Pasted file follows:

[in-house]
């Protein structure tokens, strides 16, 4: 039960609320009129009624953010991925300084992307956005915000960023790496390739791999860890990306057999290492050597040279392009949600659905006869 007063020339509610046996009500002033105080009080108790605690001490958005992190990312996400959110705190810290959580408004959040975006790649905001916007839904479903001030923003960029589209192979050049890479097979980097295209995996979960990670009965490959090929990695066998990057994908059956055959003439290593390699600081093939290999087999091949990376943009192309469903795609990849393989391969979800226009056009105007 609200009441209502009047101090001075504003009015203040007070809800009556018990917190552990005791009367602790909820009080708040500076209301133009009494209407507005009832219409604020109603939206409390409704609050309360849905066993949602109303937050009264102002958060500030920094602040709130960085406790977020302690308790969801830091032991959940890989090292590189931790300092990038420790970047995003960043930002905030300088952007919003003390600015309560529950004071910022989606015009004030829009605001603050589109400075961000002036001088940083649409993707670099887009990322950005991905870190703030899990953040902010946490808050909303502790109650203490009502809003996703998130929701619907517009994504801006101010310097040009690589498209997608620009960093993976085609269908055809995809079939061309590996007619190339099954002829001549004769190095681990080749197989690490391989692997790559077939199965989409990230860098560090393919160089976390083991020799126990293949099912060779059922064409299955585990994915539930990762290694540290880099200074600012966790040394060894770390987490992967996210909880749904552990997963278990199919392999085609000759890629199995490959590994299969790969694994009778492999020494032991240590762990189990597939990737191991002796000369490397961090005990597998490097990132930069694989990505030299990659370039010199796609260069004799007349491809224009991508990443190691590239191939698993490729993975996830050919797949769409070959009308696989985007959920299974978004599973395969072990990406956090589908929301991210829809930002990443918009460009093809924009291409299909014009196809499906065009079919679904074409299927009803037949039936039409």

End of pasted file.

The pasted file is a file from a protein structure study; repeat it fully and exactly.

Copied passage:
[in-house]
């Protein structure tokens, strides 16, 4: 039960609320009129009624953010991925300084992307956005915000960023790496390739791999860890990306057999290492050597040279392009949600659905006869 007063020339509610046996009500002033105080009080108790605690001490958005992190990312996400959110705190810290959580408004959040975006790649905001916007839904479903001030923003960029589209192979050049890479097979980097295209995996979960990670009965490959090929990695066998990057994908059956055959003439290593390699600081093939290999087999091949990376943009192309469903795609990849393989391969979800226009056009105007 609200009441209502009047101090001075504003009015203040007070809800009556018990917190552990005791009367602790909820009080708040500076209301133009009494209407507005009832219409604020109603939206409390409704609050309360849905066993949602109303937050009264102002958060500030920094602040709130960085406790977020302690308790969801830091032991959940890989090292590189931790300092990038420790970047995003960043930002905030300088952007919003003390600015309560529950004071910022989606015009004030829009605001603050589109400075961000002036001088940083649409993707670099887009990322950005991905870190703030899990953040902010946490808050909303502790109650203490009502809003996703998130929701619907517009994504801006101010310097040009690589498209997608620009960093993976085609269908055809995809079939061309590996007619190339099954002829001549004769190095681990080749197989690490391989692997790559077939199965989409990230860098560090393919160089976390083991020799126990293949099912060779059922064409299955585990994915539930990762290694540290880099200074600012966790040394060894770390987490992967996210909880749904552990997963278990199919392999085609000759890629199995490959590994299969790969694994009778492999020494032991240590762990189990597939990737191991002796000369490397961090005990597998490097990132930069694989990505030299990659370039010199796609260069004799007349491809224009991508990443190691590239191939698993490729993975996830050919797949769409070959009308696989985007959920299974978004599973395969072990990406956090589908929301991210829809930002990443918009460009093809924009291409299909014009196809499906065009079919679904074409299927009803037949039936039409």